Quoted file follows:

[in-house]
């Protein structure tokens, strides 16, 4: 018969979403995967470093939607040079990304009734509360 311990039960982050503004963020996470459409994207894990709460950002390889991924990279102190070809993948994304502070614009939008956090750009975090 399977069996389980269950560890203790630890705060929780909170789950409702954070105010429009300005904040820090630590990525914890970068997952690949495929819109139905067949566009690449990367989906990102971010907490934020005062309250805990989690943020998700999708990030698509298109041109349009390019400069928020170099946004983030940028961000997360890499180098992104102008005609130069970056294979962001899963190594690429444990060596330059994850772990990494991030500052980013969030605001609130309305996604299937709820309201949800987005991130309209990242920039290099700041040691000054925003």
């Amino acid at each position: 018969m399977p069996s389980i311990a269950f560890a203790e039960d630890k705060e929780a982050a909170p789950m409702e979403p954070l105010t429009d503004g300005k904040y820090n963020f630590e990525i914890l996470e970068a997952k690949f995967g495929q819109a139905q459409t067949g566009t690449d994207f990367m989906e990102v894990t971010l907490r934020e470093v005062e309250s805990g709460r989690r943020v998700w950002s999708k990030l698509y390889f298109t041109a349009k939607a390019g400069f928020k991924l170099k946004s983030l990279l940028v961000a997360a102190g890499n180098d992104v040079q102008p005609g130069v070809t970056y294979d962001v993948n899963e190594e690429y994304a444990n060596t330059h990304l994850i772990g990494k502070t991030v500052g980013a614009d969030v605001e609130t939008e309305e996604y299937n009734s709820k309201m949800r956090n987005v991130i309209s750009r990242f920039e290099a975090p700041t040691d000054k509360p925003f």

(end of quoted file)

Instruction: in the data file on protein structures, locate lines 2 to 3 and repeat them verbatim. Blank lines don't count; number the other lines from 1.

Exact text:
């Protein structure tokens, strides 16, 4: 018969979403995967470093939607040079990304009734509360 311990039960982050503004963020996470459409994207894990709460950002390889991924990279102190070809993948994304502070614009939008956090750009975090 399977069996389980269950560890203790630890705060929780909170789950409702954070105010429009300005904040820090630590990525914890970068997952690949495929819109139905067949566009690449990367989906990102971010907490934020005062309250805990989690943020998700999708990030698509298109041109349009390019400069928020170099946004983030940028961000997360890499180098992104102008005609130069970056294979962001899963190594690429444990060596330059994850772990990494991030500052980013969030605001609130309305996604299937709820309201949800987005991130309209990242920039290099700041040691000054925003």
């Amino acid at each position: 018969m399977p069996s389980i311990a269950f560890a203790e039960d630890k705060e929780a982050a909170p789950m409702e979403p954070l105010t429009d503004g300005k904040y820090n963020f630590e990525i914890l996470e970068a997952k690949f995967g495929q819109a139905q459409t067949g566009t690449d994207f990367m989906e990102v894990t971010l907490r934020e470093v005062e309250s805990g709460r989690r943020v998700w950002s999708k990030l698509y390889f298109t041109a349009k939607a390019g400069f928020k991924l170099k946004s983030l990279l940028v961000a997360a102190g890499n180098d992104v040079q102008p005609g130069v070809t970056y294979d962001v993948n899963e190594e690429y994304a444990n060596t330059h990304l994850i772990g990494k502070t991030v500052g980013a614009d969030v605001e609130t939008e309305e996604y299937n009734s709820k309201m949800r956090n987005v991130i309209s750009r990242f920039e290099a975090p700041t040691d000054k509360p925003f």